Starting a business is hard. But starting a business without the right skillset? Dang near impossible.
Think about it: how are you supposed to get new clients if the thought of pitching them makes you want to hide under your bed? How are you supposed to get through the notoriously long days of #startup life if you can’t work for more than 15 minutes without getting distracted? How are you supposed to build a loyal team if you have a tendency to scream at people if they look at you the wrong way?
The answer is, you can’t.
But luckily, there is a set of skills that, if you master it, will provide you with everything you need to develop a thriving and successful business.
Here are the top eight skills you need to master if you want to kill it as an entrepreneur:
1. Saying no
No. It’s a simple two letter word. But for many people, it’s the hardest word to master.
We get it. Saying no isn’t fun. But if you want to build a successful business, learning how to say no is a non-negotiable.
As a business owner, there’s going to be times that you need to say no. You’re going to need to say no to clients when they want you to take on a project that’s out of your wheelhouse. You’re going to have to say no when a friend or family member asks you to provide your services for free (trust us, it’ll happen… a lot). You’re going to have to say no to product proposals, to design briefs, to people who want to work for your company who aren’t the right fit. Long story short, you’re going to be saying no a lot.
So you better get comfortable with it.
Because the alternative isn’t pretty. Either you’ll a) say “yes” when you should say “no,” which will end up costing you immeasurable amounts of time, energy, and frustration, or b) you’ll feel so guilty every time you have to say no to something or someone that it will throw you into an existential crisis that completely tanks your productivity.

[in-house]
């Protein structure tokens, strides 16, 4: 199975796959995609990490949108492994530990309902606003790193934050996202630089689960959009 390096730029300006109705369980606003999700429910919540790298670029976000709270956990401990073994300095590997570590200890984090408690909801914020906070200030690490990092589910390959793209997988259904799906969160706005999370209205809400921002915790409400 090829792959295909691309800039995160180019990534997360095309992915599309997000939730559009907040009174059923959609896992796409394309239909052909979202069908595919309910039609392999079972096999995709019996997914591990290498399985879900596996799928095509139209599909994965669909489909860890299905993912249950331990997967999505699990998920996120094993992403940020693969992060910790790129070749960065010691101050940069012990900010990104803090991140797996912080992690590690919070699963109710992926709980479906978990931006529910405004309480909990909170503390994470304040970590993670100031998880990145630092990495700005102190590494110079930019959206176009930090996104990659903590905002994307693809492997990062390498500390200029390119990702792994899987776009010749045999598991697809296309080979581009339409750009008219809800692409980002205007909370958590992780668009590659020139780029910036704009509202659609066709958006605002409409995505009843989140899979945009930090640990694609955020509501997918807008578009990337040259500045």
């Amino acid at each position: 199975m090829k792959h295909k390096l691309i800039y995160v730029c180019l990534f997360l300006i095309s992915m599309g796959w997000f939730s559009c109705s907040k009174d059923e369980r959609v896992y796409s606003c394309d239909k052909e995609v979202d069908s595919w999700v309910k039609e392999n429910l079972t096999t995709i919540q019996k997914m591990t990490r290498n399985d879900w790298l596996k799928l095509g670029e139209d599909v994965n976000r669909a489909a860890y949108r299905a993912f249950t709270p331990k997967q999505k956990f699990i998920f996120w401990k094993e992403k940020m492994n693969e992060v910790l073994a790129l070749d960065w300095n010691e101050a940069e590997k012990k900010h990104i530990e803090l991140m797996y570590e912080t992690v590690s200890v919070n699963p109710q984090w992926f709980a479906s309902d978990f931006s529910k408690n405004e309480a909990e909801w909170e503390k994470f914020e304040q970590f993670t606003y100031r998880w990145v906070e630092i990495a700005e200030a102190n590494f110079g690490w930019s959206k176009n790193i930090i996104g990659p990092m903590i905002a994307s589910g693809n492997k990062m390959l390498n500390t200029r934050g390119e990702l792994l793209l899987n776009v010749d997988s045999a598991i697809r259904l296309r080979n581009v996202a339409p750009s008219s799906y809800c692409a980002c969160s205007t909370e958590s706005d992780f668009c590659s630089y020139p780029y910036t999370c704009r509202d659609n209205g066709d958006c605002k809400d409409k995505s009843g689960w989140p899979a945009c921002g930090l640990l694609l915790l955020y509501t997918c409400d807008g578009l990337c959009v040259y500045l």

Get used to saying no. Because every time you say “no,” you’re saving your time and energy for something that you—and your business—really, really want to say “yes” to.
2. Rolling with the punches and constantly evolving
In the business world, things change quickly. And if you want your business to succeed, you need to be able to keep up.
The most successful entrepreneurs are the ones who grow and evolve at the same breakneck speed as the business world does. Because what works today might not work tomorrow, and if you want to stay competitive, you need to be flexible and willing to change your strategy and adapt to new changes.
Let’s use digital advertising as an example. Digital advertising is ALWAYS changing, thanks to Facebook, Google, and all the other head honchos constantly changing their algorithms. If you cling to your old strategies and refuse to continually change and evolve your ad strategy (“Let’s keep doing things this way—it worked so well before!”), you’re going to get left in the dust—and your business is going to suffer as a result.
Advertising is just one example; pretty much everything in business—interviewing strategies, design trends, content marketing—is always evolving. And if you want to kill it as an entrepreneur, you need to evolve right along with it.
3. Kicking procrastination to the curb and getting things done (you know… NOW)
True story: procrastinators typically don’t succeed as entrepreneurs. Why? Because there’s a LOT to do when it comes to running a business, and if you’re always putting off doing those things, guess what? Nothing is going to get done.